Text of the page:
NGUYEN: Yeah, and there’s not a lot of representation, or just, a lot of people in our culture who are working in these services see a lot of white people as therapists, psychiatrists, but not a lot of Asian people work in these fields. And I think that’s an important matter as well because especially when you seek therapy; it takes at least five sessions, many sessions, to finally get a diagnosis from the therapist because it’s not just that you come in, the first or second time, and they’ll automatically prescribe you to do something because it’s very important to keep in mind where the patient’s coming from, what their background is like, and that includes their cultural background. And so I think it would help if there are therapists out there who share similar cultural backgrounds, who understand where the patient’s coming from, from that point of view so that better prescriptions can be- just like, better treatments can be made as well, and we see similar faces working in that area. We’ll feel more encouraged to seek services, and feel more comfortable doing so.
HAO: Yeah, I definitely agree, and I think culturally competent care is becoming something that is more and more important in our world because it, you know, the world just keeps getting more and more diverse, at least the country does, and that’s one of the things that’s hard too because once you start seeking out care, like maybe for someone that shares the same cultural background as their therapist, it can take like you know four to six sessions or whatever just to kind of like figure out what’s going on, whereas if you come from a totally different background, it could take a lot longer or you might have to try a bunch of different therapists before you find one who’s like willing to work with you within the frame of reference that you use to understand the world, and so I definitely think that’s true. I think that the number of, you know, people of color in general working in psychiatric health is very low, and having sort of a lack of diversity in the field makes it really hard for people to take care of people who are different from them, especially since mental health is something that is so personal, and so like specific to each individual. So yeah, that whole idea of culturally competent care, getting more Asian faces in the world of mental health care is really, really important.
NGUYEN: Yeah, I agree. Overall, I’m glad that nowadays, mental health is becoming more accepting, that the overall idea of self-care is a trend right now, how everyone’s encouraging others to take care of themselves and that’s definitely a thought that we should keep in mind. And I am curious to know, or whether there are actionable takeaways you would want others to gain from - if you have any advice or…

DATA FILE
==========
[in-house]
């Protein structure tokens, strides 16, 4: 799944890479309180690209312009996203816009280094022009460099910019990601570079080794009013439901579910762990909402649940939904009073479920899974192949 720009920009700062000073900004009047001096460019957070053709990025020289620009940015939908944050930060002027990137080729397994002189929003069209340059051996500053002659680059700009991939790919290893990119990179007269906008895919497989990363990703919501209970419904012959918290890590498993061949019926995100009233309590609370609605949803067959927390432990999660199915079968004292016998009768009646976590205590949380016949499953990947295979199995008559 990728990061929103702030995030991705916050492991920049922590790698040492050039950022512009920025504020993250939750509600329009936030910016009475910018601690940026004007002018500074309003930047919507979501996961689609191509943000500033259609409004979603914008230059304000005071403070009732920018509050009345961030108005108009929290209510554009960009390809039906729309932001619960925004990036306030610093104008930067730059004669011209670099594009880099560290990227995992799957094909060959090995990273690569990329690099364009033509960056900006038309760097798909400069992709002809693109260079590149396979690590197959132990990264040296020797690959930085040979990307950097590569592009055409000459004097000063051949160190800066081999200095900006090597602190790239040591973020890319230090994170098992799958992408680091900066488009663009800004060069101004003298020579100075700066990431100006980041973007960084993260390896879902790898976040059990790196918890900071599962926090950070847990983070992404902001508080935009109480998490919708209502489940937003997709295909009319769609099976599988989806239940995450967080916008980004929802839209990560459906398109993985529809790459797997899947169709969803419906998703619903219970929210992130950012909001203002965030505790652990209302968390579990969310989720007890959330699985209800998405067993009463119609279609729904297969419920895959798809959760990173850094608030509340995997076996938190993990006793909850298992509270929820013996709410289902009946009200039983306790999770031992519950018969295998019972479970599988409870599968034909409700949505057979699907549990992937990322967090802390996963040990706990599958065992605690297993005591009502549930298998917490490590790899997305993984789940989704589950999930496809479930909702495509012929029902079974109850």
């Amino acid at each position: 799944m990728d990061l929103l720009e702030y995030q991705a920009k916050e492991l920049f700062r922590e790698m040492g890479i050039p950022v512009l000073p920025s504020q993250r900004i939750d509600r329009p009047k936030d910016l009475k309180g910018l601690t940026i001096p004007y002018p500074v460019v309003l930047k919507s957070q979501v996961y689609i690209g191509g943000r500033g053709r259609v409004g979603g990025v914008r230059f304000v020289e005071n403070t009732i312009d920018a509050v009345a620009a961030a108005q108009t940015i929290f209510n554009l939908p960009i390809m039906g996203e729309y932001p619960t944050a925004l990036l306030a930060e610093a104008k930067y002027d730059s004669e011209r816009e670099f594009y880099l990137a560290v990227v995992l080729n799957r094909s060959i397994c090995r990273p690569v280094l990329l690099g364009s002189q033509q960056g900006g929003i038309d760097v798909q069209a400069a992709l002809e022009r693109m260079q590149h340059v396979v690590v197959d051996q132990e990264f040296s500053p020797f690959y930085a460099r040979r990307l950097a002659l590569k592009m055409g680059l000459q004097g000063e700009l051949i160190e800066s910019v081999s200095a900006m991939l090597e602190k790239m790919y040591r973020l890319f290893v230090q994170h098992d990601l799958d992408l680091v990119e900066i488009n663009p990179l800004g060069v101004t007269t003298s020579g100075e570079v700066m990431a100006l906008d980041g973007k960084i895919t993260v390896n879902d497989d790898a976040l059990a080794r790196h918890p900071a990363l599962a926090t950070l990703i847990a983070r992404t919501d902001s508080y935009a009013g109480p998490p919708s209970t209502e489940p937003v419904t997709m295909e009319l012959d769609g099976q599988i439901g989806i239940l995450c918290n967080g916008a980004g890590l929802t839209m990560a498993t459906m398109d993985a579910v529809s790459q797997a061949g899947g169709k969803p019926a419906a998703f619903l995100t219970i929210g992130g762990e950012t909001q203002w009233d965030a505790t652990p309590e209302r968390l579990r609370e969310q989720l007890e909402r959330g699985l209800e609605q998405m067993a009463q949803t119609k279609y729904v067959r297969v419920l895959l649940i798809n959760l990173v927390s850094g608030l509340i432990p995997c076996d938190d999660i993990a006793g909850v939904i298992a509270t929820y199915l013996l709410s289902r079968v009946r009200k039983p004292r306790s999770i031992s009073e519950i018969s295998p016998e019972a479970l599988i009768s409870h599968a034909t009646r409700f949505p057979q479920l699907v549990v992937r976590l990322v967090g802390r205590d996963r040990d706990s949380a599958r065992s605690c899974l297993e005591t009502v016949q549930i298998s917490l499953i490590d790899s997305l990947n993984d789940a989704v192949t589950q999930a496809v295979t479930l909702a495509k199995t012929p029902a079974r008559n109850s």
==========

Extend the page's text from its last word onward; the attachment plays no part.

HAO: I generally have a couple things. Like I think, you know like you said, that the self-care idea is really important, but on the other hand, I also feel like the most powerful change comes at a community-level. So if we’re talking in, you know, I kind of have a set of things that I think are more abstract, and a set of things that I think are more concrete. And like on the more abstract side of things, it’s this idea that there are kind of two things that you have to do, right? As a part of the Asian American community, I think we have to think about how we can better for our community, how can we create an environment within the community where everybody feels safe to come out and say, “Hey I’m struggling with this, or I need help with this?” And they feel supported by their people, lifted up and empowered. And so I think some part of that is education, some part of that is recognizing that the science of mental illness is- it’s being willing to have these conversations with people even though we may be uncomfortable, difficult, you know; it’s being willing to helpful and, kind of help lift up the entire community up. And on the other hand, there’s the self-care side of things, and things where we have to turn in and make sure that sometimes our community isn’t the most [unintelligible], sometimes it’s hard to find family or friends that relate to you, and in those moments you have to know where the right places to go to get the right kind of support you need is. And having that kind of awareness and being willing to make sure that you’re doing the right things to take care of yourself. I think it’s kind of a two-fold, like you know as a member of the community, and as an individual what I can do. I think the most concrete thing that people can do is to make sure that they’re going to their doctor every year for a checkup. And the first thing your doctor normally asks you is like some big vague open-ended question, like, “How are you doing?” And we’re kind of conditioned in our culture to say something like, “Oh, I’m good,” or like, “I’m fine. It’s okay, things are alright.” And I don’t- I want people to take that question seriously. I- You know, it seems to be a question that people blow off. On your way to the doctor, like, just sit down and think about how you would honestly answer that question. Like, are you having trouble sleeping? Do you have more anxiety recently? Is there something interfering with your ability to function at work, or with friends or with school or whatever? You know, have your moods been okay? Has your appetite been okay? Genuinely think about all of these things that are going on in your life that maybe you think nobody cares about but your doctor does. And you know, they can’t ask every single one of these questions of you, and so they ask you how you’re doing, and they don’t want to hear the default: “Oh, I’m fine.” They wanna know. So, I think the most important thing people can do is to answer that question honestly. Like having a genuine place to start that conversation will help, you know, the one person who is literally paid to take care of you, take care of you the right way and put you in contact with the right resources if what you’re going through is something they’re not qualified to deal with. So I think that’s probably the single most tangible, important action anybody can do to take care of themselves.